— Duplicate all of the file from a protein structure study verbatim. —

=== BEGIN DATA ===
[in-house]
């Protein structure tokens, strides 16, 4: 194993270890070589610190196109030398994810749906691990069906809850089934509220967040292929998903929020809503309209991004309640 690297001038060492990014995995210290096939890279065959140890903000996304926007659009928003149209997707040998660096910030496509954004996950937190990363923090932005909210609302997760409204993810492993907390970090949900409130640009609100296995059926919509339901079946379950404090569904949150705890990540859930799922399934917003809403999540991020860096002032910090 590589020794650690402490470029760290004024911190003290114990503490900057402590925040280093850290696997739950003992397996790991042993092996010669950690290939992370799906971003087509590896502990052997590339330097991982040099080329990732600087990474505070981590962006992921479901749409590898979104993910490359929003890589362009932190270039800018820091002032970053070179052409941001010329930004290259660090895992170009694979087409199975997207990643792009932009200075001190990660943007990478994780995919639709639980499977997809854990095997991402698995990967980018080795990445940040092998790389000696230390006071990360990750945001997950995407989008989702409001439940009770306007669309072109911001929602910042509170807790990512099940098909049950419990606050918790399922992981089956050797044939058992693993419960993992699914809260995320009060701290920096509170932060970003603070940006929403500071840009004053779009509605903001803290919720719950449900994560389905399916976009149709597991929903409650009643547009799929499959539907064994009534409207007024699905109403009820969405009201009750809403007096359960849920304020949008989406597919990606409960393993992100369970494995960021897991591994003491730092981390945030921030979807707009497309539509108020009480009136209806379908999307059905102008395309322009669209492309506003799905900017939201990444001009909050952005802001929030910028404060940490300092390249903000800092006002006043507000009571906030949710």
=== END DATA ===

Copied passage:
[in-house]
């Protein structure tokens, strides 16, 4: 194993270890070589610190196109030398994810749906691990069906809850089934509220967040292929998903929020809503309209991004309640 690297001038060492990014995995210290096939890279065959140890903000996304926007659009928003149209997707040998660096910030496509954004996950937190990363923090932005909210609302997760409204993810492993907390970090949900409130640009609100296995059926919509339901079946379950404090569904949150705890990540859930799922399934917003809403999540991020860096002032910090 590589020794650690402490470029760290004024911190003290114990503490900057402590925040280093850290696997739950003992397996790991042993092996010669950690290939992370799906971003087509590896502990052997590339330097991982040099080329990732600087990474505070981590962006992921479901749409590898979104993910490359929003890589362009932190270039800018820091002032970053070179052409941001010329930004290259660090895992170009694979087409199975997207990643792009932009200075001190990660943007990478994780995919639709639980499977997809854990095997991402698995990967980018080795990445940040092998790389000696230390006071990360990750945001997950995407989008989702409001439940009770306007669309072109911001929602910042509170807790990512099940098909049950419990606050918790399922992981089956050797044939058992693993419960993992699914809260995320009060701290920096509170932060970003603070940006929403500071840009004053779009509605903001803290919720719950449900994560389905399916976009149709597991929903409650009643547009799929499959539907064994009534409207007024699905109403009820969405009201009750809403007096359960849920304020949008989406597919990606409960393993992100369970494995960021897991591994003491730092981390945030921030979807707009497309539509108020009480009136209806379908999307059905102008395309322009669209492309506003799905900017939201990444001009909050952005802001929030910028404060940490300092390249903000800092006002006043507000009571906030949710």